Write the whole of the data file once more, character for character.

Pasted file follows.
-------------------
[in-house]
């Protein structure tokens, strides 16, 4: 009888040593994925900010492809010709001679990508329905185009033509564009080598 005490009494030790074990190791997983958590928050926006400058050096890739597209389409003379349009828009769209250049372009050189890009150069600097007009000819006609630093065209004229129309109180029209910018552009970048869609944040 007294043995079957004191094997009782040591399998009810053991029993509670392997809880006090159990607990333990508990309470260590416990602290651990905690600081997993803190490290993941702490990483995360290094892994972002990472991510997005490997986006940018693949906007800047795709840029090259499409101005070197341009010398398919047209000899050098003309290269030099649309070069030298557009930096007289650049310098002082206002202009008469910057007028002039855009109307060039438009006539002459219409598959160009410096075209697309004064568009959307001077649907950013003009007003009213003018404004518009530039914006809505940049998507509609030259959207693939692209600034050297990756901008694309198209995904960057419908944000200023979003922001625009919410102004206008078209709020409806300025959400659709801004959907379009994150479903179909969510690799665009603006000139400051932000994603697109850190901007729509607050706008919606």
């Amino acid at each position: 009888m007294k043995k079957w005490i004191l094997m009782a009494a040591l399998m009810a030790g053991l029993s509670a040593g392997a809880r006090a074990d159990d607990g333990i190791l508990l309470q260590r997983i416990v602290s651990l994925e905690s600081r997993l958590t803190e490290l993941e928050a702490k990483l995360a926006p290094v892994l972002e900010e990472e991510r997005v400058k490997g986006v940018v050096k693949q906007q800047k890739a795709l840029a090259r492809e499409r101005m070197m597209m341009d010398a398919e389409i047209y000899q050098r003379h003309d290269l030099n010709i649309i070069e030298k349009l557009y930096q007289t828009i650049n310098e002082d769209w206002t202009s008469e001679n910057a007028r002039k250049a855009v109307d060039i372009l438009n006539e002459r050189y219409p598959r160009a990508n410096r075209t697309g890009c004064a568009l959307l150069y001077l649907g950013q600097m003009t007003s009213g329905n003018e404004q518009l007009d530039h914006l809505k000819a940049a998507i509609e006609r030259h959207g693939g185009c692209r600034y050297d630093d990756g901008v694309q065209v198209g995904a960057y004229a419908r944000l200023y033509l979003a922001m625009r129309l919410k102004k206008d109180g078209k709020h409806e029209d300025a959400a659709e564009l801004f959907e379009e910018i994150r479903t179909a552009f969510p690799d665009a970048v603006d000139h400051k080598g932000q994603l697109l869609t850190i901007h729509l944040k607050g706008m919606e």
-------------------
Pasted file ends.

[in-house]
């Protein structure tokens, strides 16, 4: 009888040593994925900010492809010709001679990508329905185009033509564009080598 005490009494030790074990190791997983958590928050926006400058050096890739597209389409003379349009828009769209250049372009050189890009150069600097007009000819006609630093065209004229129309109180029209910018552009970048869609944040 007294043995079957004191094997009782040591399998009810053991029993509670392997809880006090159990607990333990508990309470260590416990602290651990905690600081997993803190490290993941702490990483995360290094892994972002990472991510997005490997986006940018693949906007800047795709840029090259499409101005070197341009010398398919047209000899050098003309290269030099649309070069030298557009930096007289650049310098002082206002202009008469910057007028002039855009109307060039438009006539002459219409598959160009410096075209697309004064568009959307001077649907950013003009007003009213003018404004518009530039914006809505940049998507509609030259959207693939692209600034050297990756901008694309198209995904960057419908944000200023979003922001625009919410102004206008078209709020409806300025959400659709801004959907379009994150479903179909969510690799665009603006000139400051932000994603697109850190901007729509607050706008919606």
């Amino acid at each position: 009888m007294k043995k079957w005490i004191l094997m009782a009494a040591l399998m009810a030790g053991l029993s509670a040593g392997a809880r006090a074990d159990d607990g333990i190791l508990l309470q260590r997983i416990v602290s651990l994925e905690s600081r997993l958590t803190e490290l993941e928050a702490k990483l995360a926006p290094v892994l972002e900010e990472e991510r997005v400058k490997g986006v940018v050096k693949q906007q800047k890739a795709l840029a090259r492809e499409r101005m070197m597209m341009d010398a398919e389409i047209y000899q050098r003379h003309d290269l030099n010709i649309i070069e030298k349009l557009y930096q007289t828009i650049n310098e002082d769209w206002t202009s008469e001679n910057a007028r002039k250049a855009v109307d060039i372009l438009n006539e002459r050189y219409p598959r160009a990508n410096r075209t697309g890009c004064a568009l959307l150069y001077l649907g950013q600097m003009t007003s009213g329905n003018e404004q518009l007009d530039h914006l809505k000819a940049a998507i509609e006609r030259h959207g693939g185009c692209r600034y050297d630093d990756g901008v694309q065209v198209g995904a960057y004229a419908r944000l200023y033509l979003a922001m625009r129309l919410k102004k206008d109180g078209k709020h409806e029209d300025a959400a659709e564009l801004f959907e379009e910018i994150r479903t179909a552009f969510p690799d665009a970048v603006d000139h400051k080598g932000q994603l697109l869609t850190i901007h729509l944040k607050g706008m919606e």